A joint study by charity Action for Children and the End Child Poverty campaign shows the number of children has risen by five per cent, from 12,325 to 15,352, from 2014/15 to 2019/20.
The research carried out at Loughborough University takes into account housing costs and household incomes, estimating numbers of children living in homes which have below 60 per cent median incomes.
Barnsley is 32nd out of 382 local authority areas when the percentage rise is taken into account, but the borough’s figures closely follow a rise across Yorkshire and the Humber, where average rates have increased from 28 per cent to 33 per cent.
Imran Hussain, director of policy and campaigns at Action for Children, said: “These deeply worrying figures reveal the true extent of the hardship facing families across Yorkshire and the Humber - even before the pandemic hit.
“With child poverty rates rising, children in the region are among those most exposed to the devastating economic consequences of the pandemic.
“We are desperately concerned this generation of children have had their childhoods and life chances damaged and disrupted by poverty and the pandemic.
“If the government truly wants to level up parts of the country hardest hit by poverty, they must scrap their plans to cut Universal Credit later this year and give families a fighting chance at recovery.”
Coun Trevor Cave, Barnsley’s cabinet spokesperson for children’s services, said: "Evidence tells us that the number of families living in poverty in Barnsley is higher than the national average.
“We know how living and growing up in a household affected by poverty disadvantages children and families.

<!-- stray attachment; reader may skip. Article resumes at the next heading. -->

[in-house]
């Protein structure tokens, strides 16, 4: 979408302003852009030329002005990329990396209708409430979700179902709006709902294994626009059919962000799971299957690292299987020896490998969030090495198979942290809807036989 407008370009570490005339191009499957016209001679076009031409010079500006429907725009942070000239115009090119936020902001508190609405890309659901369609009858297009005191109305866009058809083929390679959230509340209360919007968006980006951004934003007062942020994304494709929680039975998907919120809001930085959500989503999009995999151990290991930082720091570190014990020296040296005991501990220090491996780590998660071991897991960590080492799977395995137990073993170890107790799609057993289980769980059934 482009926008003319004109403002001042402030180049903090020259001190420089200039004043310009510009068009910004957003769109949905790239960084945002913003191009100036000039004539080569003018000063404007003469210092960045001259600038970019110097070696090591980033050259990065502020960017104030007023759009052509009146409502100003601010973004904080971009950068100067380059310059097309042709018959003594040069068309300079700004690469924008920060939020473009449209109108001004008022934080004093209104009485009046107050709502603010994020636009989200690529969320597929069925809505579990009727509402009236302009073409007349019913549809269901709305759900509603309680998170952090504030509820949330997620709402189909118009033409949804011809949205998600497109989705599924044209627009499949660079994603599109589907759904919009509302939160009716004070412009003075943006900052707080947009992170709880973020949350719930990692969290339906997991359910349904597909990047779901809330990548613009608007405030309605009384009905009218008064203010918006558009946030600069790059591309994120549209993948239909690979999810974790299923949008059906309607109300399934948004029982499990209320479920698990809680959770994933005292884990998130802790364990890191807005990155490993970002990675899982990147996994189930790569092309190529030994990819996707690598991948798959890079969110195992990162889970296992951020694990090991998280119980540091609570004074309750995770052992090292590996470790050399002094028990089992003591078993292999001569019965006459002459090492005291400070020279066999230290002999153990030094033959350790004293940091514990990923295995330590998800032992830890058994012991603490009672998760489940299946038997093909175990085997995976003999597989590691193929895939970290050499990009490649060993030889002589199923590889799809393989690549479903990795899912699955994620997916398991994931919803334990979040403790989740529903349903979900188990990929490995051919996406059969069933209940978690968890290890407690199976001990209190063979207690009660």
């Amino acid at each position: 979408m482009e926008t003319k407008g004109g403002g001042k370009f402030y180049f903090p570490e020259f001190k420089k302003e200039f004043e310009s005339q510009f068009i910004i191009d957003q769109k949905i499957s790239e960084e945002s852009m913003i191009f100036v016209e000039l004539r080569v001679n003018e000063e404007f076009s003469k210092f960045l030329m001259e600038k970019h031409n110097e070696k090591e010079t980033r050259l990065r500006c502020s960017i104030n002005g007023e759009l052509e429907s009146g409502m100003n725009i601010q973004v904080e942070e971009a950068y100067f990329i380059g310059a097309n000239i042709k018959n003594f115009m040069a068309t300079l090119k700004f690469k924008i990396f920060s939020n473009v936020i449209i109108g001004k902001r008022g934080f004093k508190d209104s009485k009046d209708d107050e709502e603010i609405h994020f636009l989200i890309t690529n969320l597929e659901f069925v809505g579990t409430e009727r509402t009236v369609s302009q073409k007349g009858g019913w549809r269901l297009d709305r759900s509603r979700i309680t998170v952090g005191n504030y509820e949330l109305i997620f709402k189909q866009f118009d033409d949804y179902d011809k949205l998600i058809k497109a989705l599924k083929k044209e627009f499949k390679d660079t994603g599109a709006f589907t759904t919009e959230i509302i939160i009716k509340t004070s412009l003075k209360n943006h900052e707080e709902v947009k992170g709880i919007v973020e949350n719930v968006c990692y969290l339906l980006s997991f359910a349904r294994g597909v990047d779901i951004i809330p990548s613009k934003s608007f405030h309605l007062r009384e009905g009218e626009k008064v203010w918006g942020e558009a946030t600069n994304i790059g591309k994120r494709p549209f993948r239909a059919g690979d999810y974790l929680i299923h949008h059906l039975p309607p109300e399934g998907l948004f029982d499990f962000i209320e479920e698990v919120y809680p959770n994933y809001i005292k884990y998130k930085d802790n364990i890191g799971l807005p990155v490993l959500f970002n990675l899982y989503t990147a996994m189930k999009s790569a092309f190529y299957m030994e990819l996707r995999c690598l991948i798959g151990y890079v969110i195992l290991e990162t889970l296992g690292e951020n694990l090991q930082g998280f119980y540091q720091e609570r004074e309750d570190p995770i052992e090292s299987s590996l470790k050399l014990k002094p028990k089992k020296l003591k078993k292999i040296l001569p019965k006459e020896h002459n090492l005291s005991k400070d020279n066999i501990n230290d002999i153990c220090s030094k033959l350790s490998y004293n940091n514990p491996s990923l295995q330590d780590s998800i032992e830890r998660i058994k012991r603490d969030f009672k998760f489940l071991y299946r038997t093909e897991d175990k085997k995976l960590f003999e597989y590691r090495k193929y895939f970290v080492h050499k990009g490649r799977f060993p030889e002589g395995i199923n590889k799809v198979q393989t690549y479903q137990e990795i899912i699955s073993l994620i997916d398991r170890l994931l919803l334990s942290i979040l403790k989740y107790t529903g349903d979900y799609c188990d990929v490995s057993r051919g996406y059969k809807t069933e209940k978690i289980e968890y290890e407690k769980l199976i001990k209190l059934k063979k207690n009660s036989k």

“It limits children's opportunity to reach their full potential, and it disadvantages families from generation to generation.
"So that Barnsley is the place of possibilities for everyone, we're working with our partners to support our children, young people and their families.”
Coun Cave referred to a report due to be presented to cabinet from Barnsley’s overview and scrutiny committee, which ‘sets out several recommendations to inform the borough’s plans to tackle child poverty locally’.
Contributors to poverty are not solely financial and a number of measures - including improving access to health and wellbeing services, training and work in schools to ‘promote ambition’ - are on the agenda.
“This will be used to enhance our current approach and help us to build back better as we move on from the pandemic,” added Coun Cave.
Barnsley Central MP Dan Jarvis called the figures ‘shameful’.
"Four years on from my Private Members' Bill to tackle child poverty, the situation is getting worse on the Tories' watch,” he added.
"The Government have a moral responsibility to ensure that where you grow up doesn't determine where you end up."
Barnsley East MP Stephanie Peacock said: “In one of the richest countries in the world, no child should grow up in poverty.
“These appalling figures demonstrate exactly why we cannot rely on rhetoric.
“The last Labour government took nearly a million children out of poverty. Under the Tories that has been reversed.
“With one in three children in Barnsley now growing up in poverty, we need bold action and investment from Government in our communities and early years.
“Families across Barnsley deserve better than this.”